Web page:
Also here’s a great quote from her psychiatrist,

A long time ago I realized that, as psychiatrists, we had to have a healthy respect for our own humanness, and our own smallness in the face of what we were dealing with. If a person got better, we could appreciate that we had done a great job, but we also needed to realize that God – or luck – was on our side. If the person got worse, we had to keep ourselves from feeling that we hadn’t done enough. For the truth is, we were powerless in so many of these situations. We did what we could, but sometimes the illness was just bigger than we were.

And from the mother,

How many times over the past few years had I wondered why we had fought so hard to keep Lori alive. She was so miserable. She was so unhappy. She was only staying alive to please us. …


问了几间大众书局分行才买到的这本书,售价RM28 (可凭书局会员获得10%折扣)。看过作者在脸书分享读者的读后感,外加朋友也介绍,所以想看看。







Depression & ECT

Can we allow a severely depressed patient to make the decision?

Introducing “David & Goliath” (2013)

“We would like to know who the person or persons [who killed our daughter] are, so we could share, hopefully, a love that seems to be missing in these people’s lives”

The full story about this quote is in the non-fiction, “David & Goliath: Underdogs, Misfits and the Art of Battling Giants” by Malcolm Gladwell. This is the second time I’m reading his book (the first was “Outliers: The story of Success“), which was also a Christmas present from the UK.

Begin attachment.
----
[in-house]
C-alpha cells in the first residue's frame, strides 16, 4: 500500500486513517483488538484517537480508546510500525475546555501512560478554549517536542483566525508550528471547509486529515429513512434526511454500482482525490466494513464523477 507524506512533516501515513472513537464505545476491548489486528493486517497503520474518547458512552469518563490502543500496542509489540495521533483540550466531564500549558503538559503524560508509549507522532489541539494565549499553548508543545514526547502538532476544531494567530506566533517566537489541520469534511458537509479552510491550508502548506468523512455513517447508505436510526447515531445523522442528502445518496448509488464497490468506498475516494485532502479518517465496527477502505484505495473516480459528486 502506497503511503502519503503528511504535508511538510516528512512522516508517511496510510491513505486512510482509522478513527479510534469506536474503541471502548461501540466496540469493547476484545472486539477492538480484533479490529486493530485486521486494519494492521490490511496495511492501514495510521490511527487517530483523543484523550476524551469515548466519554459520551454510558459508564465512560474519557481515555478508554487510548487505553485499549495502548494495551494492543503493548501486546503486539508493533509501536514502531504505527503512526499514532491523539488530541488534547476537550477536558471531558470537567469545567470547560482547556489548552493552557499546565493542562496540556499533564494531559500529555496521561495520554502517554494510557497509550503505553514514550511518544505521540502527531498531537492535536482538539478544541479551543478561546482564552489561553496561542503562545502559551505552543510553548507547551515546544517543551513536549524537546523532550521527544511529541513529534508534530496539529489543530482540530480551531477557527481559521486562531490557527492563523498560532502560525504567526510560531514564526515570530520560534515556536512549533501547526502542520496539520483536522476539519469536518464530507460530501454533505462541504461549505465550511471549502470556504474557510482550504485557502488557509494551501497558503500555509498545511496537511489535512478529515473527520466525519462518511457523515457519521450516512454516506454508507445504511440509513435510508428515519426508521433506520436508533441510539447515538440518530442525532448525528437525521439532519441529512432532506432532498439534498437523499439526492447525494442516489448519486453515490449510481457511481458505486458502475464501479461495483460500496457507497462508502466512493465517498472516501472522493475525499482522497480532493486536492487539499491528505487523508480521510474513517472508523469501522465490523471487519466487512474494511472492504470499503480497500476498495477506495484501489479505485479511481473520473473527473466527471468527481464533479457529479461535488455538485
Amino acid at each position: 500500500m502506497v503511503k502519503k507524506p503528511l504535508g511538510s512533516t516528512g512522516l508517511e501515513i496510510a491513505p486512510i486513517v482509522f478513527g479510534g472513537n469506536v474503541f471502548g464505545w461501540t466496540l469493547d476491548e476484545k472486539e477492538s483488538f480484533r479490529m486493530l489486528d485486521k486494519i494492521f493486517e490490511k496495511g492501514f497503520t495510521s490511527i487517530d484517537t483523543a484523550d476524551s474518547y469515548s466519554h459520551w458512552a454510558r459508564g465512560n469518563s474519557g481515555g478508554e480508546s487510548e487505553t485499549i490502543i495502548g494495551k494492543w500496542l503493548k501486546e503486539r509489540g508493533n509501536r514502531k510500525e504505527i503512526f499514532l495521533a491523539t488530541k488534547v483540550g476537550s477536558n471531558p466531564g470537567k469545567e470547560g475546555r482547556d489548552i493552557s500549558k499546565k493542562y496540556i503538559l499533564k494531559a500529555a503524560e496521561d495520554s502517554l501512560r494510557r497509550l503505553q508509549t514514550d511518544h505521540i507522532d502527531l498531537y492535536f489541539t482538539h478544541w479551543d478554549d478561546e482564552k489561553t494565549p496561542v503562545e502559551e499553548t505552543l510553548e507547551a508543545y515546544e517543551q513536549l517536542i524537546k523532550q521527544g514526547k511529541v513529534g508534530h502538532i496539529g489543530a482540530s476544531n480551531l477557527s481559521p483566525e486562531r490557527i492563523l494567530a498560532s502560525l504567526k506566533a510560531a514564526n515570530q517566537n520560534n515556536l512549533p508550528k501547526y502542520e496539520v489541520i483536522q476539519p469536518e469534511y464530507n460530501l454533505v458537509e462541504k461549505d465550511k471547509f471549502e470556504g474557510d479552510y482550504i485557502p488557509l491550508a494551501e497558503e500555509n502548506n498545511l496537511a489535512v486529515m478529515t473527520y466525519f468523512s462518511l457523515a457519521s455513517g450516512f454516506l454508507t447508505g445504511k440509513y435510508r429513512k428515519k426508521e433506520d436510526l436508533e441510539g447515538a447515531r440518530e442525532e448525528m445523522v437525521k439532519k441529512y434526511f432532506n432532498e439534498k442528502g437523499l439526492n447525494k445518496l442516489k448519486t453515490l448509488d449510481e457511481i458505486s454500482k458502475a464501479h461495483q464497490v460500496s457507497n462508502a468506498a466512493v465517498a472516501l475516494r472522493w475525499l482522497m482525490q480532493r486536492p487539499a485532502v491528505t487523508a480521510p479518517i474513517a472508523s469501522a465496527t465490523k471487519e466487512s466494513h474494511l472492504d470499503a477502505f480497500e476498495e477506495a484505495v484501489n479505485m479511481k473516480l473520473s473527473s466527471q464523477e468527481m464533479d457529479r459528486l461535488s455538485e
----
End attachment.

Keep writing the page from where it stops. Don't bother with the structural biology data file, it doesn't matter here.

Of course it’s not just about one true story, but this one mentioned above in particular strikes me a little more. His book is again, thought-provoking, counter-intuitive, entertaining, intriguing, based on scientific evidence and real stories. I can’t say better words for it. Do get a copy and read it. (I happen to have two copies as my friend sent it to me two years in a row, so if you’d like a free copy just get it from me).

By Malcolm Gladwell

By Malcolm Gladwell

Introducing “Outliers”

By Malcolm Gladwell

By Malcolm Gladwell

This book is a Christmas present from a friend in the UK. It’d been lying in my shelf for at least 2 or 3 years till i picked it up. And guess what, I’ve really enjoyed it. I don’t understand how i could have not heard about this author all these years. Malcolm Gladwell, one of the Time Magazine’s 100 most influential people in 2005.

“OUTLIERS – the story of success”. There are a lot of interesting research findings in it, it doesn’t just tell you how to be successful, not at all (in fact in a lot of cases it’s telling you you can’t be the extraordinary one because of …). But he really helps to make sense of many things…

Now i know why in my class there are always more students born in the first half of the year, and what we might do to change this; how certain people become so successful not due to their “gifted talent” but they’ve worked more than 10,000 hours before they reached where they’re today; why certain airlines of certain social psychologists defined cultures are more likely to crash; why maths of children from certain regions of Asia are better than the rest of the world and it has nothing to do with their “IQ” or “inherited abilities”; how children are brought up matters a lot – parenting styles, what they do during summers, social classes too! Rich students learnt more in the summer term than throughout the whole school year! Etc etc.

I don’t want to spoil the book. But I’m going to read another of his book. It’s not so much clinical psychology, but psychology in general. Anyone can read, anyone! And I’d particularly recommend it to parents and parents-to-be.

“Outliers are those who have been given opportunities — and who have had the strength and presence of mind to seize them”